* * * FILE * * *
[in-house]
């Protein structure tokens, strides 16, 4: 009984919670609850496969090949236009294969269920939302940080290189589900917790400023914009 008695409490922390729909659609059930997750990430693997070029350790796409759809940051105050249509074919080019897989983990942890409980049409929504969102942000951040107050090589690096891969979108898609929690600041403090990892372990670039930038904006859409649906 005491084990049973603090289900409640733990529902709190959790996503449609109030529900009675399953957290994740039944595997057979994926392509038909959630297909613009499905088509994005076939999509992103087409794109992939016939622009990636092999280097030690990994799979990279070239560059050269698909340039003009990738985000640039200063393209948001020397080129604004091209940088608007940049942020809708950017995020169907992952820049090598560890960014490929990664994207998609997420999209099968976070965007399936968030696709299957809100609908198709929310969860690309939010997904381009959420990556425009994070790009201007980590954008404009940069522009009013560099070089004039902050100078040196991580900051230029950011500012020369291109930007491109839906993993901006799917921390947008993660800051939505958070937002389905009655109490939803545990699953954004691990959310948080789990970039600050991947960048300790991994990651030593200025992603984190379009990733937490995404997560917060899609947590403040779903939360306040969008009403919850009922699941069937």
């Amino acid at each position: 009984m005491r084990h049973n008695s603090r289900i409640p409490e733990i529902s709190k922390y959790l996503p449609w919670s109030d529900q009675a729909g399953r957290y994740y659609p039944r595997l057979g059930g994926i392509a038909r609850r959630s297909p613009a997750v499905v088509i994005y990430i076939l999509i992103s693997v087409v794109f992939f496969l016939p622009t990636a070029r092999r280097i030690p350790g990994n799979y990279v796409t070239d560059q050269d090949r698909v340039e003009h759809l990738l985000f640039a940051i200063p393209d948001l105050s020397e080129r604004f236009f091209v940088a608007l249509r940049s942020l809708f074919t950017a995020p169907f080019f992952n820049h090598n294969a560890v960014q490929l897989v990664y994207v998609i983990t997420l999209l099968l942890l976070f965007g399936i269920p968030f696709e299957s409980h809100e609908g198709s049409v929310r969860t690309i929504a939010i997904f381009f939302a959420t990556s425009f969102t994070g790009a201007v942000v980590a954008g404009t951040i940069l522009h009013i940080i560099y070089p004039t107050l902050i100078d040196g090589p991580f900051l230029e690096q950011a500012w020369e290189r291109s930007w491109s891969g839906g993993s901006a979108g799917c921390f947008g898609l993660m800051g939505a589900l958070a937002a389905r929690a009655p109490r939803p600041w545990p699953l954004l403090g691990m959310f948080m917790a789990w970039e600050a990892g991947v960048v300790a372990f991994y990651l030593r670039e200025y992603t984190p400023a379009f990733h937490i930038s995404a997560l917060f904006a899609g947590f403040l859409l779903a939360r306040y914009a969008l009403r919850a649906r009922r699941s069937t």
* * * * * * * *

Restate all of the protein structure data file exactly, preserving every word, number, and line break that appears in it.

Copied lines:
[in-house]
């Protein structure tokens, strides 16, 4: 009984919670609850496969090949236009294969269920939302940080290189589900917790400023914009 008695409490922390729909659609059930997750990430693997070029350790796409759809940051105050249509074919080019897989983990942890409980049409929504969102942000951040107050090589690096891969979108898609929690600041403090990892372990670039930038904006859409649906 005491084990049973603090289900409640733990529902709190959790996503449609109030529900009675399953957290994740039944595997057979994926392509038909959630297909613009499905088509994005076939999509992103087409794109992939016939622009990636092999280097030690990994799979990279070239560059050269698909340039003009990738985000640039200063393209948001020397080129604004091209940088608007940049942020809708950017995020169907992952820049090598560890960014490929990664994207998609997420999209099968976070965007399936968030696709299957809100609908198709929310969860690309939010997904381009959420990556425009994070790009201007980590954008404009940069522009009013560099070089004039902050100078040196991580900051230029950011500012020369291109930007491109839906993993901006799917921390947008993660800051939505958070937002389905009655109490939803545990699953954004691990959310948080789990970039600050991947960048300790991994990651030593200025992603984190379009990733937490995404997560917060899609947590403040779903939360306040969008009403919850009922699941069937």
């Amino acid at each position: 009984m005491r084990h049973n008695s603090r289900i409640p409490e733990i529902s709190k922390y959790l996503p449609w919670s109030d529900q009675a729909g399953r957290y994740y659609p039944r595997l057979g059930g994926i392509a038909r609850r959630s297909p613009a997750v499905v088509i994005y990430i076939l999509i992103s693997v087409v794109f992939f496969l016939p622009t990636a070029r092999r280097i030690p350790g990994n799979y990279v796409t070239d560059q050269d090949r698909v340039e003009h759809l990738l985000f640039a940051i200063p393209d948001l105050s020397e080129r604004f236009f091209v940088a608007l249509r940049s942020l809708f074919t950017a995020p169907f080019f992952n820049h090598n294969a560890v960014q490929l897989v990664y994207v998609i983990t997420l999209l099968l942890l976070f965007g399936i269920p968030f696709e299957s409980h809100e609908g198709s049409v929310r969860t690309i929504a939010i997904f381009f939302a959420t990556s425009f969102t994070g790009a201007v942000v980590a954008g404009t951040i940069l522009h009013i940080i560099y070089p004039t107050l902050i100078d040196g090589p991580f900051l230029e690096q950011a500012w020369e290189r291109s930007w491109s891969g839906g993993s901006a979108g799917c921390f947008g898609l993660m800051g939505a589900l958070a937002a389905r929690a009655p109490r939803p600041w545990p699953l954004l403090g691990m959310f948080m917790a789990w970039e600050a990892g991947v960048v300790a372990f991994y990651l030593r670039e200025y992603t984190p400023a379009f990733h937490i930038s995404a997560l917060f904006a899609g947590f403040l859409l779903a939360r306040y914009a969008l009403r919850a649906r009922r699941s069937t």